The Lady vanishes...

There's been much in the press over the past few days about the departure of Rachel Johnson, Editor of The Lady.

Back in October 2010 I reviewed the magazine. Sadly I never was to buy another copy. When Rachel's successor takes over, I'll revisit the magazine, but in the meantime here's a reminder...

Rachel Johnson, sister of Boris, took over as editor of The Lady in September 2009. Her remit was to ‘reduce the average age from 78 to 45 and to double the weekly sales of 28,000’. Now that’s a formidable challenge – and it wasn’t going to be achieved without some blood-letting.

Our knowledge of The Lady is probably limited to flicking through an old issue in a waiting room. Advertisements for nannies, carers and housekeepers may tap into our imaginations as we wonder at the lives of those wealthy folk – but just how much did we read?

No, The Lady was either for ladies of a certain age, or those looking for a domestic position with a ‘good family’.

So in those first 12 months, what has Rachel been up to? Well, she’s recruited a regular team of contributors, including Michael Winner and Penny Smith. Themed series, written by guests, ensure continuity without stagnation.

The first issue I grabbed was already six months out of date, but I sensed a definite move towards a much younger age group. Johnson had interviewed entrepreneur Cath Kidston (who I didn’t know was a real person!) and her chummy style made it a good read. However, Johnson was such a fan of Kidston, it did border on the fanatical at times.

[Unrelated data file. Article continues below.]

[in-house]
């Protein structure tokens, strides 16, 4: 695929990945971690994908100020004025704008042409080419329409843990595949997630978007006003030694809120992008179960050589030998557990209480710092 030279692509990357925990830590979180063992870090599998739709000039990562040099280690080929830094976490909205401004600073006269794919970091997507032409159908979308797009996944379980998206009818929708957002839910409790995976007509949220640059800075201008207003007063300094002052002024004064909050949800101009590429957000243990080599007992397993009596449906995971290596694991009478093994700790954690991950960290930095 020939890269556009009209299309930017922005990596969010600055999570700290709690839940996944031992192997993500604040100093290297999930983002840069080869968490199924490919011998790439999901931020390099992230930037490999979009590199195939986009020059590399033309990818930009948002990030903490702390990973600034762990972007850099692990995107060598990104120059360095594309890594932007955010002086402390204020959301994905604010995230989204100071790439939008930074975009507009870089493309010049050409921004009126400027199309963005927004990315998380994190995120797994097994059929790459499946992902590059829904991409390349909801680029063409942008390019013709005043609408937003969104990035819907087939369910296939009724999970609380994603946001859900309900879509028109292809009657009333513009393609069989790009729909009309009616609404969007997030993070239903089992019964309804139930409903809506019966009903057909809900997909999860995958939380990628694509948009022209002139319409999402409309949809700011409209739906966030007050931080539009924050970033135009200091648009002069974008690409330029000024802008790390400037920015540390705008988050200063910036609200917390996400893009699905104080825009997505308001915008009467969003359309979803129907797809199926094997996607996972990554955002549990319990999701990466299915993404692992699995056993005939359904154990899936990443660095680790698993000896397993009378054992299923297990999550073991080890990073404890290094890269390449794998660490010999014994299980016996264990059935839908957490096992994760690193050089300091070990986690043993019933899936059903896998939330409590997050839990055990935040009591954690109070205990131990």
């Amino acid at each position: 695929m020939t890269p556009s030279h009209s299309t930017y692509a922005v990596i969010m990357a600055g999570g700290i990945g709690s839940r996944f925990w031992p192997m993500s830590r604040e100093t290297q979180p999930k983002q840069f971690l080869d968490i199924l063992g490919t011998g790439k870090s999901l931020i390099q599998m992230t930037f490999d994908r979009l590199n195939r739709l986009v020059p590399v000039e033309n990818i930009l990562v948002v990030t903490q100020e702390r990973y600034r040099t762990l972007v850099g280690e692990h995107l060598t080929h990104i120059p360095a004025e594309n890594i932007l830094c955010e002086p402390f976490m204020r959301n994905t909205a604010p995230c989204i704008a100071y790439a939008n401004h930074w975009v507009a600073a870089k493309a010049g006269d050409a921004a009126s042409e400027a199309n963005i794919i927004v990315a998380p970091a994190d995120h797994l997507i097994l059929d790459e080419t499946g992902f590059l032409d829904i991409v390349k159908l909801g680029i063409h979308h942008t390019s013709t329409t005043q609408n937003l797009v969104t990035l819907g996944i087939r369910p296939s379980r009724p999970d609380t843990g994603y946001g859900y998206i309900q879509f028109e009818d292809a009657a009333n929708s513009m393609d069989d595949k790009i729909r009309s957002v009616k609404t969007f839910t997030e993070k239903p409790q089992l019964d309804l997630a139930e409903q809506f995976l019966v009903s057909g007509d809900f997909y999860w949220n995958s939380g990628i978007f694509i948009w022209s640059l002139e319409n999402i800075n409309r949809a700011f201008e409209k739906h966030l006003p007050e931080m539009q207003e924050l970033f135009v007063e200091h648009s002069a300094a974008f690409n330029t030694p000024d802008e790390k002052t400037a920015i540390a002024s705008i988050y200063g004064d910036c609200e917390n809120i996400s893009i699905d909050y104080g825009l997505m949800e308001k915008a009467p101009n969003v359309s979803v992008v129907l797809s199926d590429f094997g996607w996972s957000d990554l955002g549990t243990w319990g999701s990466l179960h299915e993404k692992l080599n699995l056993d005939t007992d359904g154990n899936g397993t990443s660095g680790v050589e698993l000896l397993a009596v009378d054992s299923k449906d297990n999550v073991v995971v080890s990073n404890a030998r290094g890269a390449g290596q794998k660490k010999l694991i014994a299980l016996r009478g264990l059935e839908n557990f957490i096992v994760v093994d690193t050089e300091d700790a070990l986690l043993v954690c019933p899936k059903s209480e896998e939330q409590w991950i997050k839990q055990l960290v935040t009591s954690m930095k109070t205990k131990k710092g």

Sandi Toksvic wrote a tongue-in-cheek profile of Elizabeth Woodville – an important woman who I am now able to place in England’s history – albeit a little vaguely.

Fast-forward to October 2010 and I was pleased to see the content was still aimed at my demographic profile - painfully so. Much of the issue was themed to dating – women who have loved and lost – or been dumped for younger models.

Michael Winner was still there, flying the flag for men and the testosterone was topped up by Carolyn Hart’s interview with Eddy Ankrett – chairman of an introduction agency.

To retain a classical balance there was an excellent profile of French fashion icon Coco Chanel, written by Justine Picardie. Incidentally, check the list of Who’s Who on the first page and the office dog is named Coco – now that’s a stylishly fragrant canine!

And for those who just can’t let go of the past, a family in Kensington were looking for a live-in nanny!

Would I buy it regularly?

Well, not every week.

But if I was going on a train journey and wanted something light to read, yes – I would definitely look for it; after all, I am a Lady!